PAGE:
It’s been a long time since I have posted anything related to Agatha Christie and you lovely readers will be wondering about my ‘Agatha Christie Reading Challenge’. Well! The challenge is on and I have been reading Christie’s books on a regular basis. This is just that I am not finding time to write and publish the reviews of the same. However, here I am with my review of a new Christie book -‘A Pocket Full of Rye’.
‘A Pocket Full of Rye’ by Agatha Christie is one of those books where both the title and a sustainable part of the book refer to a nursery rhyme. The story begins with the death of businessman Rex Fortescue by taxine poisoning. A handful of grains of rye are found in one of the pockets of murdered businessman. Among the suspects are his office and housekeeping staff, his young wife, and his two sons. Situation changes when two more murders pop up suddenly and a ‘routine’ poisoning case soon turns into a veritable muddle of lies and misdirection. Miss. Marple enters into the picture and finds out that these three murders were ‘a case of crime by rhyme’.
As was the case with ‘The Body in the Library’, Miss Marple takes a back seat in this novel too. She doesn’t make much of an appearance until the second half of the book and even then she shows her presence in rare occasions. I don’t know whether it is normal for Agatha Christie books featuring Miss Marple or not. At present, this is my second Miss Marple novel only. I do hope that she would be having a bigger role in rest of the books featuring her. However, other characters of the book are compelling enough to compensate for the lack of Miss Marple. This is especially true for Inspector Neele, a fairly astute detective. For me, he is a loveable character and should have been featured in other mysteries of Christie. While it is Miss Marple who throws light on the real murderer, it is Inspector Neele who does most of the legwork. It was also fun to see Miss Marple through Inspector Neele’s eyes. You get to know Miss Marple because of Inspector Neele.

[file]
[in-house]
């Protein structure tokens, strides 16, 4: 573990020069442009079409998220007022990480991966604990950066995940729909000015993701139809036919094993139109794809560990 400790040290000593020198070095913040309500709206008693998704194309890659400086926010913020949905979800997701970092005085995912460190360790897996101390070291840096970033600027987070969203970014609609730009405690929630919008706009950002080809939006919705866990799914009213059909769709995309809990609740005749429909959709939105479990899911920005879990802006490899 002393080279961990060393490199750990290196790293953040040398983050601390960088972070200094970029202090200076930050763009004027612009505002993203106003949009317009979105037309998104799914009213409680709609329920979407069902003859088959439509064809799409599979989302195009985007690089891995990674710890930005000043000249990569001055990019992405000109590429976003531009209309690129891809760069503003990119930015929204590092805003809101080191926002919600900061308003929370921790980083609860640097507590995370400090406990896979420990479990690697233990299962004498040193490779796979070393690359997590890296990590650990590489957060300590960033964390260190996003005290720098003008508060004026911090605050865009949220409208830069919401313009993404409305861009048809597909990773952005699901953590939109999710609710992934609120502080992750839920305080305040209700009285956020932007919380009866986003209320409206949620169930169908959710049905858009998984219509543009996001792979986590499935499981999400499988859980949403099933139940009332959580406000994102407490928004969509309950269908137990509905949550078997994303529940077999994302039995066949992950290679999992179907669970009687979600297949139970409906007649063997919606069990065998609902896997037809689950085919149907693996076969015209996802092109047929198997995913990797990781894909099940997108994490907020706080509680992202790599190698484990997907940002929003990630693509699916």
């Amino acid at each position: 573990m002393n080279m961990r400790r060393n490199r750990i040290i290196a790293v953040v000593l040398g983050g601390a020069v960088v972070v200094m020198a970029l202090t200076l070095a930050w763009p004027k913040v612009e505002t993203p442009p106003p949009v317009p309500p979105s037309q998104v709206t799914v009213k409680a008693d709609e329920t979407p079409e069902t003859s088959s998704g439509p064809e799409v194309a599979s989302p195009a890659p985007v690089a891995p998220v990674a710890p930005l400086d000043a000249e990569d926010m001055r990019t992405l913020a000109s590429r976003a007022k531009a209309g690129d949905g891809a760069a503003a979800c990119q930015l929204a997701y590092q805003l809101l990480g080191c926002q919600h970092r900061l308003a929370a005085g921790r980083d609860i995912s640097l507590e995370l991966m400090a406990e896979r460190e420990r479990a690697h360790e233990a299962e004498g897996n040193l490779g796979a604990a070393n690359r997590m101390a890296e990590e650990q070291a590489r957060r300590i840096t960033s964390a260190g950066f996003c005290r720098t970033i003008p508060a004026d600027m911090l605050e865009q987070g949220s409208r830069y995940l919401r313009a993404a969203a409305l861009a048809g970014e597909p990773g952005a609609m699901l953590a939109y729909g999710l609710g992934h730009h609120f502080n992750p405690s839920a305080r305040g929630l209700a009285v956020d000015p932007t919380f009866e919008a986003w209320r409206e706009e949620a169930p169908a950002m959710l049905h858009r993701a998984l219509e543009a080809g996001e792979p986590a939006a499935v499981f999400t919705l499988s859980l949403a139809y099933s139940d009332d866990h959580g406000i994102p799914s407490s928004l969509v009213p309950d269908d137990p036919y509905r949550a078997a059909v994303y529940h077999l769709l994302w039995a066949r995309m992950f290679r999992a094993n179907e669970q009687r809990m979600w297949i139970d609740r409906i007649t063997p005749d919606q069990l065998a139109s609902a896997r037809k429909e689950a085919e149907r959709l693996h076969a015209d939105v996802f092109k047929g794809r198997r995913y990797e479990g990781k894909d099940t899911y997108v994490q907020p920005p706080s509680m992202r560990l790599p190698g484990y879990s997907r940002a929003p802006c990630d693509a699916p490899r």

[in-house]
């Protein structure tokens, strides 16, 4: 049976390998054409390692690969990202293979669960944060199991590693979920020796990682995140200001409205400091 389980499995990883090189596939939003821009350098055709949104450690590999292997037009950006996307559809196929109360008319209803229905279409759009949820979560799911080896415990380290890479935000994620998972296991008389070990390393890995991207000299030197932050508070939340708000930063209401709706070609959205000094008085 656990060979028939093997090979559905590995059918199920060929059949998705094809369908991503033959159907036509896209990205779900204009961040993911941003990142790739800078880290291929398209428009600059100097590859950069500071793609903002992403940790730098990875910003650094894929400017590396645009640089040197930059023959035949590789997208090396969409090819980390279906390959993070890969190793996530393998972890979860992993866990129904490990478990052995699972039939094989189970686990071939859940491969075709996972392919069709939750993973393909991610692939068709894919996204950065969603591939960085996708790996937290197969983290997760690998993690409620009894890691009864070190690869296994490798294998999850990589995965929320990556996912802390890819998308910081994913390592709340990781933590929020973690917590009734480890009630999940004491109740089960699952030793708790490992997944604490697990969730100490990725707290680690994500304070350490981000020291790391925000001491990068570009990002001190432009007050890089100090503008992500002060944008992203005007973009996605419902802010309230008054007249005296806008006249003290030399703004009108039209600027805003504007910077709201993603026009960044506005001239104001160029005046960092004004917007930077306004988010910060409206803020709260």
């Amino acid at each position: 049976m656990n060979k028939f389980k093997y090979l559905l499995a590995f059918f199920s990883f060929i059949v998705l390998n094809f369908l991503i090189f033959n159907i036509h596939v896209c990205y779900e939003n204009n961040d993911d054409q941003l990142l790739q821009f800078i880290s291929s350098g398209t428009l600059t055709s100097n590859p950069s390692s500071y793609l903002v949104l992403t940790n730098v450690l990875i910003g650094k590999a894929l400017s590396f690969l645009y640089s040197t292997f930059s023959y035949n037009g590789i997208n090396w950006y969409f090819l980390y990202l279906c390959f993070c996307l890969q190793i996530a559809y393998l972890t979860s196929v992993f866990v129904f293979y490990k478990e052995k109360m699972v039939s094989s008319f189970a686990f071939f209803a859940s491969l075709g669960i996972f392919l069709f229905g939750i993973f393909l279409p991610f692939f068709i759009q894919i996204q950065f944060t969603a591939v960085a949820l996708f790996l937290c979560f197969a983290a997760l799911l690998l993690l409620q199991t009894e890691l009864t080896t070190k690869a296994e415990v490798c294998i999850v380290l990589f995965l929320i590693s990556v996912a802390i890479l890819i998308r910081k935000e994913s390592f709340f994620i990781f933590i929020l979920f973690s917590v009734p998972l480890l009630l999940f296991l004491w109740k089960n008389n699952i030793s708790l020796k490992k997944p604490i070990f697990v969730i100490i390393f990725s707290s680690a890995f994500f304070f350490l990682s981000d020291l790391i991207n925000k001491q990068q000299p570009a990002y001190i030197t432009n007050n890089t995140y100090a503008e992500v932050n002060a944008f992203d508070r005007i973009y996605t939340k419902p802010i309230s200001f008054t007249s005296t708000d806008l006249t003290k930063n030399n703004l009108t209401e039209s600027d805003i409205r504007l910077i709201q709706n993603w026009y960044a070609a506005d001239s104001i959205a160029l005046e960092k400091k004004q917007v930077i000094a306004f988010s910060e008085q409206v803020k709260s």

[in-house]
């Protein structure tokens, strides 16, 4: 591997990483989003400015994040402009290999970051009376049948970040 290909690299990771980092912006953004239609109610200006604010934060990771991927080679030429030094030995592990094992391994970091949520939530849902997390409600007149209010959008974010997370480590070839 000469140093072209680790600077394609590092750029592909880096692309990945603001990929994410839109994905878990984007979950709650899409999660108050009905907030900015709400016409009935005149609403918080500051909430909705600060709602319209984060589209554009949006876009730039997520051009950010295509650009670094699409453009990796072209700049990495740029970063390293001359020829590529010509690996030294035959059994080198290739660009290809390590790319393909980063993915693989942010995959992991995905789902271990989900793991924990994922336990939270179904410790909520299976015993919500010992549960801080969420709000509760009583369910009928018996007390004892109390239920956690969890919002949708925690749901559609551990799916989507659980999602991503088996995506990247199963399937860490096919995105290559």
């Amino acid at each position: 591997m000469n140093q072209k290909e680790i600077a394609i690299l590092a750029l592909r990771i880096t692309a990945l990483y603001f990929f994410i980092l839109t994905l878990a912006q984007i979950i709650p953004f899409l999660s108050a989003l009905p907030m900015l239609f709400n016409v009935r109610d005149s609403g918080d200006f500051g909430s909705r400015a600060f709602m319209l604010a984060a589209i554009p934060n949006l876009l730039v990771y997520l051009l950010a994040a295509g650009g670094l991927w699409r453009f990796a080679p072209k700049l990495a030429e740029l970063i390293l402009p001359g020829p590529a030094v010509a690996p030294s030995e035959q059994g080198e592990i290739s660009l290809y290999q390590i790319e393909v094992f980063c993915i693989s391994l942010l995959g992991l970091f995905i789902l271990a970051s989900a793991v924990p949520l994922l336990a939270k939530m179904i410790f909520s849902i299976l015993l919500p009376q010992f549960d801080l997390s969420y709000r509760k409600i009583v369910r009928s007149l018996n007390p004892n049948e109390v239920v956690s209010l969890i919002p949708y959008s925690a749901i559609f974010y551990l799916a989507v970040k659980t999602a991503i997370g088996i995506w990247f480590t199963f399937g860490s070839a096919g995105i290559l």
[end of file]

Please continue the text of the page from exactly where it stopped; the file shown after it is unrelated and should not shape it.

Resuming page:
While most of the readers have rated this book either as ‘three stars’ or ‘four stars’ on Goodreads, this book is certainly a ‘five stars’ for me. I am not saying that this book is equivalent to ‘And Then There Were None’, ‘The Murder on the Orient Express’ and ‘The Murder of Roger Ackroyd’. These books will always be my all-time favourites and I cannot compare ‘A Pocket Full of Rye’ with these books. However, the book under review has its own charms and I cannot stop myself giving it all ‘five stars’. And, there are obvious reasons for that. First, I really enjoyed the manner in which the plot is unraveled in the book. We have been introduced to the murder very quickly and the investigation starts from the second chapter itself. Second, the way we are introduced to the characters. In a number of Christie novels, characters appear without any proper introduction and this make confusion in readers’ minds, which is not a case in this book. Agatha also made sure that all the characters of this book blend into the main plot, which is really nice. Third, the plot of the story is believable, murders felt real (not at all far-fetched) and, most importantly, you thoroughly enjoy reading this. I was completely drawn into the story from the first sentence itself and finished the book in one sitting. This book was a roller coaster ride for me and entertained me fully. Other things don’t count for me and that’s why all ‘five stars’ to this book.
This book is not just a simple murder mystery. Some of the segments of the book have such a depth that these segments ring uncannily true of reality.
As I mentioned earlier, I enjoyed reading this book and you may too. So, lay back at a comfortable chair and start reading.